Considered by the surrounding communities as their main source of livelihood and survival, Lake Victoria recently stunned them when it churned out death and not life that resulted in the deaths of over 40 people.
From the hyacinth problems that has made it difficult for people to fish or travel in the lake, the communities around it suffered another setback when they contracted cholera and bilharzias from its waters. Tens of them died due to dysentery.
A new study on Rift Valley fever in Kenya is pointing a finger at wildlife species such as African buffalo, black rhino, lesser kudu, and impala as the likely reservoir of this haemorrhage causing virus.
If the findings are proved to be true, then this research is going to demolish the widely held believe that only mosquitoes are reservoirs of the virus.
Like in the movie Sheena, the queen of the jungle in which a young woman, Tanya Roberts, lives and communicates with wild animals, a young man from Kenya entered the history books when he stayed in the wildness with a leopard for two and half years, defining its every move and relationship with other wild animals.
Africa’s green revolution will only be achieved if agricultural research gets the political will and support that has been lacking for many years, a leading scientist has said.
Prof. Pedro Sanchez, a former Director General of the World Agro forestry Center (ICRAF), is challenging African political leaders to double their budgetary allocation towards research to accelerate agricultural development on the continent.
East African ecologists are keeping their fingers crossed as the competition for scarce water between wildlife and pastoral communities escalates in the Maasai Mara game reserve.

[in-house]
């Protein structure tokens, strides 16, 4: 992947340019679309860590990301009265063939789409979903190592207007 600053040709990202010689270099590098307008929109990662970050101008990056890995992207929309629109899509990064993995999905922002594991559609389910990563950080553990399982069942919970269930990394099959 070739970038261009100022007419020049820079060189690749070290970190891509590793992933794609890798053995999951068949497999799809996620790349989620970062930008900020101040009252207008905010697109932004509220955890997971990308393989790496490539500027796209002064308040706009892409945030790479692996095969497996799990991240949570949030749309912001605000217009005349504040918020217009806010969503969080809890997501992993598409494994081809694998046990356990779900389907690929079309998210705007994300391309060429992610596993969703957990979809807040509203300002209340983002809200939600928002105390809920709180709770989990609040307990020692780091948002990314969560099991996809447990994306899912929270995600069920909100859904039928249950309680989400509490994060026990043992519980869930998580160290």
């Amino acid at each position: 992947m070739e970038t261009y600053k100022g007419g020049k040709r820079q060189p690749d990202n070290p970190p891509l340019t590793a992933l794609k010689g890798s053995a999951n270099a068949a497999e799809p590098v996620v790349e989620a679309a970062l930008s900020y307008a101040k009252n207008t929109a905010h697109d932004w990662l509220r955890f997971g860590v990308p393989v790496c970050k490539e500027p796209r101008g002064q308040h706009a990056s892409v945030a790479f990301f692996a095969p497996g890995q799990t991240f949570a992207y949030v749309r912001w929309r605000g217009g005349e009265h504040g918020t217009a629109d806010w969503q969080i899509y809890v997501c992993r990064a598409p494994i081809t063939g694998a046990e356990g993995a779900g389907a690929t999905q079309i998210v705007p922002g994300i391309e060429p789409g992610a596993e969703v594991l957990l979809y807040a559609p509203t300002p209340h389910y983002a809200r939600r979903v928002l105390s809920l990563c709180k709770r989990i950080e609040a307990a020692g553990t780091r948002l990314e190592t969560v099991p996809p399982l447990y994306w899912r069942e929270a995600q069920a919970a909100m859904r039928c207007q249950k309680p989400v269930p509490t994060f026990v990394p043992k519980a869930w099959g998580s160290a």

This life and death struggle carries another negative dimension to it as it threatens to erode the potential for good earnings from the tourist market.
In a recent study, the scientists are concerned by the clustering of people around the water points during serious droughts in the region, a practice that encourages pastoral settlement in ideal wildlife areas, displacing wildlife and therefore upsetting present and future earnings from tourism.
Following the biting food, fuel and financial crises that hit the world last year, and which was rated the worst since the Great Depression of the 1930s, scientists are calling for quick interventions to reduce carbon dependency and the protection of the ecosystems.
They warn that the planned revival of economies globally, ensuring financial stability and expanding job creation alone as way of averting a future crisis, may be short-lived unless there is a broader environmental intervention.
As nutritionists and medical doctors continue advising people to eat more fish for healthy living, environmental experts are now condemning this nutritious food, leaving people confused.
The experts are basing their caution on new findings that show increased mercury levels in fish that is finding its way into the lake from mines around the lake.
Kenya is one of the countries that have agreed to finalise negotiations on halting global mercury pollution after 10 years of inertia on the matter, particularly by developed countries led by the United States.
The landmark decision, taken by over 140 countries, sets the stage for controlling a chemical known to spread neurotoxins that have serious effects on unborn babies and young children.
The failure on the part of government authorities to adapt to climate change, which causes the drying up of water resources and disturbed precipitation patterns are responsible for the widespread poverty in Nairobi, the Kenyan capital.
Precipitation variability is currently exerting additional pressure on the city’s water availability, while the residents are experiencing frequent rationing due to the local water company’s inability to meet demand.